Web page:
- Even better, he added a small amount of money to the tip after something went right, amongst all the times he took away from it.
- In another episode, the aliens attend a murder mystery dinner and think it's real. When they get the idea that The Butler Did It, Tommy gets worried that he'll be the next victim because he was rude to the butler earlier.
- In Coupling, Jane ignored Oliver Morris' advances until she saw how well liked he was by Mrs. C and Mrs. M (whose name was actually Barker - Oliver had unintentionally nicknamed her after the mole on her face), the cashiers at the supermarket Oliver had been shopping at for three years while Jane had been shopping there for five.
- House, while giving a eulogy at his father's funeral professes his belief that the test of a man's character is how he treats those over whom he has total power. He notes his complete lack of surprise that all the military officers present are his father's rank or higher, and tells the audience that his father failed the test, and that maybe if he had been a better father, House would have been a better son.
- One of the reasons for President Jed Bartlet's popularity with viewers of The West Wing was most likely this trope, as Bartlet was consistently shown to be a kindly, supportive and genuinely caring person with those who worked for him. It was particularly apparent in his fatherly relationship with his personal aide Charlie. He didn't always remember their names, but he never failed to treat them well. This is also true of all of his senior staff with the notable exception of Toby, who hates working with anybody who can't write up to his standards or annoys him in the slightest, and wants everyone to know it. He is, however, very protective of the ones who manage to stick it out. And interestingly, most of the baddies on the show seem to have very loyal staffs of their own.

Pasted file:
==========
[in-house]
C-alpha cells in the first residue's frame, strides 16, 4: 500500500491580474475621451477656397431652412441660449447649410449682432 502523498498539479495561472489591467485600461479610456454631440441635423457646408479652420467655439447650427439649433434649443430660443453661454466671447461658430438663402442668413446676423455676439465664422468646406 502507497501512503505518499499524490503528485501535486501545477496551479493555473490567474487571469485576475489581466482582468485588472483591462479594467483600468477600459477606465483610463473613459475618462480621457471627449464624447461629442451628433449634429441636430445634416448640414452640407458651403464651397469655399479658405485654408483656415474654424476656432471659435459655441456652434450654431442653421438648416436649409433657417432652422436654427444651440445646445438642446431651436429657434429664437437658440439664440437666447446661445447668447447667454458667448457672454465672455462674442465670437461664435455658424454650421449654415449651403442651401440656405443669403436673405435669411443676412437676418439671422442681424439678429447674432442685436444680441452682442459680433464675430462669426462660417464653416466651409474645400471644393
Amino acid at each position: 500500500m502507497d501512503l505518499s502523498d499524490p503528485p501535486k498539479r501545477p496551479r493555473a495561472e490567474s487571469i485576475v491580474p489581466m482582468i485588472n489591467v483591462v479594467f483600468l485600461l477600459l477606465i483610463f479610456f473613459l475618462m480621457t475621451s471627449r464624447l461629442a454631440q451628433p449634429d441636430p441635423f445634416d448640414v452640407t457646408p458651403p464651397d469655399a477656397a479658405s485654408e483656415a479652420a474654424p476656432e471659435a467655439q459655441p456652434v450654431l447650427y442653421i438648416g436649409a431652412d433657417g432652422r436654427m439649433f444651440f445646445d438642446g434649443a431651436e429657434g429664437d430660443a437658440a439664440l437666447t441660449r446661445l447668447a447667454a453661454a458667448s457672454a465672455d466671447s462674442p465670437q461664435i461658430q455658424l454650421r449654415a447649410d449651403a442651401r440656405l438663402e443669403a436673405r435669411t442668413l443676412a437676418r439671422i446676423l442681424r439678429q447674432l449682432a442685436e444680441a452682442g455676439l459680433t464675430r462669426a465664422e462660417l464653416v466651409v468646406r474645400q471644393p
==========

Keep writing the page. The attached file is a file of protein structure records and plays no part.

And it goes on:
- Burn Notice: One villain is introduced with a lovely scene where he trips a busboy at a restaurant for no particular reason.
- Like Sara in A Little Princess, the Japanese drama Shokojo Sera has the main character Seira being very kind and friendly with everyone around her, whether they are the same rank as her or not. Back in India, she treats all her servants amiably and they in return love her very much. She approaches Kaito (Becky's Spear Counterpart) when no one else does and drops off books for him to read. Even when she loses her fortune and everyone is out to make her life miserable, Seira still smiles and bows politely to them.
- Prince Arthur flip-flops with this in regard to Merlin. While he clearly assumes he's the superior and constantly insults and berates Merlin while Merlin's trying to do his job, he has shown that he cares about the common people and occasionally shows Merlin some measure of affection and respect. He's also willing to risk his life to protect or save Merlin without a second's thought.
- Princess Mithian, along with all of her other admirable traits, genuinely tries to befriend Merlin and treats him far better than Arthur does.
- On Ghost Whisperer, Delia declines a second date with a guy who completely freaks out and berates a waiter for spilling something on Delia (far more than the poor guy deserves). The date was otherwise perfect, but she explains that her mother always told her never to date a man who was rude to waiters.
- An episode of Will and Grace had Will on a date with an arrogant man. At the end of the date, they began to argue over which of them should pay the bill. Will gets the waiter to give him the bill with the promise that "I'll tip you."
- Previously, Will mentions playing the "Be Nice To Waiters" game. He says, "If you win, you get to not go to hell."
- In Doctor Who, the Doctor usually goes out of his way to find the names of and be kind to the random people he meets on his travels. His companions are pretty good about this as well. In the second episode of the new series, Rose is thanked by an employee on a space satellite, because the former gave the latter permission to speak. Inversely we see that in an alternate universe, Jackie Tyler dismisses Rose's attempts to repair her failing marriage because "You're just staff!" Of course, given that Jackie and Rose had been getting along well previously, it could have been that she was embarrassed that a strange waitress was giving her marriage advice.